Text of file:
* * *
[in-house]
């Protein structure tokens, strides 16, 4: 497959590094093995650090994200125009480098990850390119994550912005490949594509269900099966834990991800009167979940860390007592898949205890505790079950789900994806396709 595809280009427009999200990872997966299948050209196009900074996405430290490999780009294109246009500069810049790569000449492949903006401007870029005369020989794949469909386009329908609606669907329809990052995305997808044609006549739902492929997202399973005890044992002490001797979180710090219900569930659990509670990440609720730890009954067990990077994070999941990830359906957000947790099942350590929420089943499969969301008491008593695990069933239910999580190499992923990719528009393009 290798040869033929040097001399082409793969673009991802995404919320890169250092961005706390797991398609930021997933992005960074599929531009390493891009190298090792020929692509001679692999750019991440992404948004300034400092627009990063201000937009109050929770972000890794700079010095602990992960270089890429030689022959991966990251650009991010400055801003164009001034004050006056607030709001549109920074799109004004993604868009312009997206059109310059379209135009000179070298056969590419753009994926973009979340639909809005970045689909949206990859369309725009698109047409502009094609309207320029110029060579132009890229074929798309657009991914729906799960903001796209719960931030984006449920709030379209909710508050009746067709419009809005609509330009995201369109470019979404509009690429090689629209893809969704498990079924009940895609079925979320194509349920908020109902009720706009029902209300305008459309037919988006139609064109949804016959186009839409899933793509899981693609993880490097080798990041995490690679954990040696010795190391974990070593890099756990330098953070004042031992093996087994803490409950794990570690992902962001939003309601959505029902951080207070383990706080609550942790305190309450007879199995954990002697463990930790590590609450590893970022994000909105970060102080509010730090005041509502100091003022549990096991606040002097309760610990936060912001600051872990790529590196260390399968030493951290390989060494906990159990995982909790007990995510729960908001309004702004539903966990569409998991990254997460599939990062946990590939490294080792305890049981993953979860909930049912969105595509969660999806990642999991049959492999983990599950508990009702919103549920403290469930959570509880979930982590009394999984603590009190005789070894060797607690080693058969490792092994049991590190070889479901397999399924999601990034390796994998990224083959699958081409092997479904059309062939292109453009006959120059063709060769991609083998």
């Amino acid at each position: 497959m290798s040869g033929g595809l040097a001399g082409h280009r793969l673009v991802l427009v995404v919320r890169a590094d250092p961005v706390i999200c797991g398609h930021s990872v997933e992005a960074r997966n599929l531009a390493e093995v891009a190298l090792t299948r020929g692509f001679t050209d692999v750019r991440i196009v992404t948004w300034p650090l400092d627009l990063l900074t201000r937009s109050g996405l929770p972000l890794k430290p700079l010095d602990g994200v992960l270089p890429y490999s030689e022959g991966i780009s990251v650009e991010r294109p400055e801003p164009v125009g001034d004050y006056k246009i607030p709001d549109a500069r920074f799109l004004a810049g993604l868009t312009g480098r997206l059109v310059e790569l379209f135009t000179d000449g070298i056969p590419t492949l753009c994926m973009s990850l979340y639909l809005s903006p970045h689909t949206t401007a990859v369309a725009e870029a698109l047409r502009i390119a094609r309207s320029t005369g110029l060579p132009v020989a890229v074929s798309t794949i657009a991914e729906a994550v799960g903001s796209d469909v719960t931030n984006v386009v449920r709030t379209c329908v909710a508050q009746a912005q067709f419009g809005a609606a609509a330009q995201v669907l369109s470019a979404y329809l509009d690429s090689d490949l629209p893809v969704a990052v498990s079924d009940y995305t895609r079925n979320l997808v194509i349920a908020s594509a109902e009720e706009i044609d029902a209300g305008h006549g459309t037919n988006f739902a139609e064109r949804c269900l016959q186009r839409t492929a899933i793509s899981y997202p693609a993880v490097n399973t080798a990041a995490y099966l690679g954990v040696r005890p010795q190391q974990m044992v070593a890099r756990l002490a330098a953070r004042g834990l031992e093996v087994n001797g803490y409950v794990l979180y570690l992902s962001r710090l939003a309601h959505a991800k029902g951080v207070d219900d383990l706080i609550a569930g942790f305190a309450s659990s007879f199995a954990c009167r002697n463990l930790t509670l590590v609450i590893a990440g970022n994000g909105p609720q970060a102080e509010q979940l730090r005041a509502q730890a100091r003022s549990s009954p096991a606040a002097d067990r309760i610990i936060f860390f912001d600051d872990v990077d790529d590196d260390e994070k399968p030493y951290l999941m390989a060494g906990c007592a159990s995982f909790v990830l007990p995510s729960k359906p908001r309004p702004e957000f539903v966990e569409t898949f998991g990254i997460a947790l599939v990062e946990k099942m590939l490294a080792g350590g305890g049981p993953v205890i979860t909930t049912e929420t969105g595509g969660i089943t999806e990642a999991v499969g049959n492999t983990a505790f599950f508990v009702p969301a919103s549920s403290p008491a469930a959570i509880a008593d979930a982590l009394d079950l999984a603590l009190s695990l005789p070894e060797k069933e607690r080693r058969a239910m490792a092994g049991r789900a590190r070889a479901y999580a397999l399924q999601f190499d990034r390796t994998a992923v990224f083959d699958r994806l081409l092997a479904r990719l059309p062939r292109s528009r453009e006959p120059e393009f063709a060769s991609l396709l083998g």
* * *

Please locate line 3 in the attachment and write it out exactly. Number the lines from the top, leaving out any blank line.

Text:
């Amino acid at each position: 497959m290798s040869g033929g595809l040097a001399g082409h280009r793969l673009v991802l427009v995404v919320r890169a590094d250092p961005v706390i999200c797991g398609h930021s990872v997933e992005a960074r997966n599929l531009a390493e093995v891009a190298l090792t299948r020929g692509f001679t050209d692999v750019r991440i196009v992404t948004w300034p650090l400092d627009l990063l900074t201000r937009s109050g996405l929770p972000l890794k430290p700079l010095d602990g994200v992960l270089p890429y490999s030689e022959g991966i780009s990251v650009e991010r294109p400055e801003p164009v125009g001034d004050y006056k246009i607030p709001d549109a500069r920074f799109l004004a810049g993604l868009t312009g480098r997206l059109v310059e790569l379209f135009t000179d000449g070298i056969p590419t492949l753009c994926m973009s990850l979340y639909l809005s903006p970045h689909t949206t401007a990859v369309a725009e870029a698109l047409r502009i390119a094609r309207s320029t005369g110029l060579p132009v020989a890229v074929s798309t794949i657009a991914e729906a994550v799960g903001s796209d469909v719960t931030n984006v386009v449920r709030t379209c329908v909710a508050q009746a912005q067709f419009g809005a609606a609509a330009q995201v669907l369109s470019a979404y329809l509009d690429s090689d490949l629209p893809v969704a990052v498990s079924d009940y995305t895609r079925n979320l997808v194509i349920a908020s594509a109902e009720e706009i044609d029902a209300g305008h006549g459309t037919n988006f739902a139609e064109r949804c269900l016959q186009r839409t492929a899933i793509s899981y997202p693609a993880v490097n399973t080798a990041a995490y099966l690679g954990v040696r005890p010795q190391q974990m044992v070593a890099r756990l002490a330098a953070r004042g834990l031992e093996v087994n001797g803490y409950v794990l979180y570690l992902s962001r710090l939003a309601h959505a991800k029902g951080v207070d219900d383990l706080i609550a569930g942790f305190a309450s659990s007879f199995a954990c009167r002697n463990l930790t509670l590590v609450i590893a990440g970022n994000g909105p609720q970060a102080e509010q979940l730090r005041a509502q730890a100091r003022s549990s009954p096991a606040a002097d067990r309760i610990i936060f860390f912001d600051d872990v990077d790529d590196d260390e994070k399968p030493y951290l999941m390989a060494g906990c007592a159990s995982f909790v990830l007990p995510s729960k359906p908001r309004p702004e957000f539903v966990e569409t898949f998991g990254i997460a947790l599939v990062e946990k099942m590939l490294a080792g350590g305890g049981p993953v205890i979860t909930t049912e929420t969105g595509g969660i089943t999806e990642a999991v499969g049959n492999t983990a505790f599950f508990v009702p969301a919103s549920s403290p008491a469930a959570i509880a008593d979930a982590l009394d079950l999984a603590l009190s695990l005789p070894e060797k069933e607690r080693r058969a239910m490792a092994g049991r789900a590190r070889a479901y999580a397999l399924q999601f190499d990034r390796t994998a992923v990224f083959d699958r994806l081409l092997a479904r990719l059309p062939r292109s528009r453009e006959p120059e393009f063709a060769s991609l396709l083998g």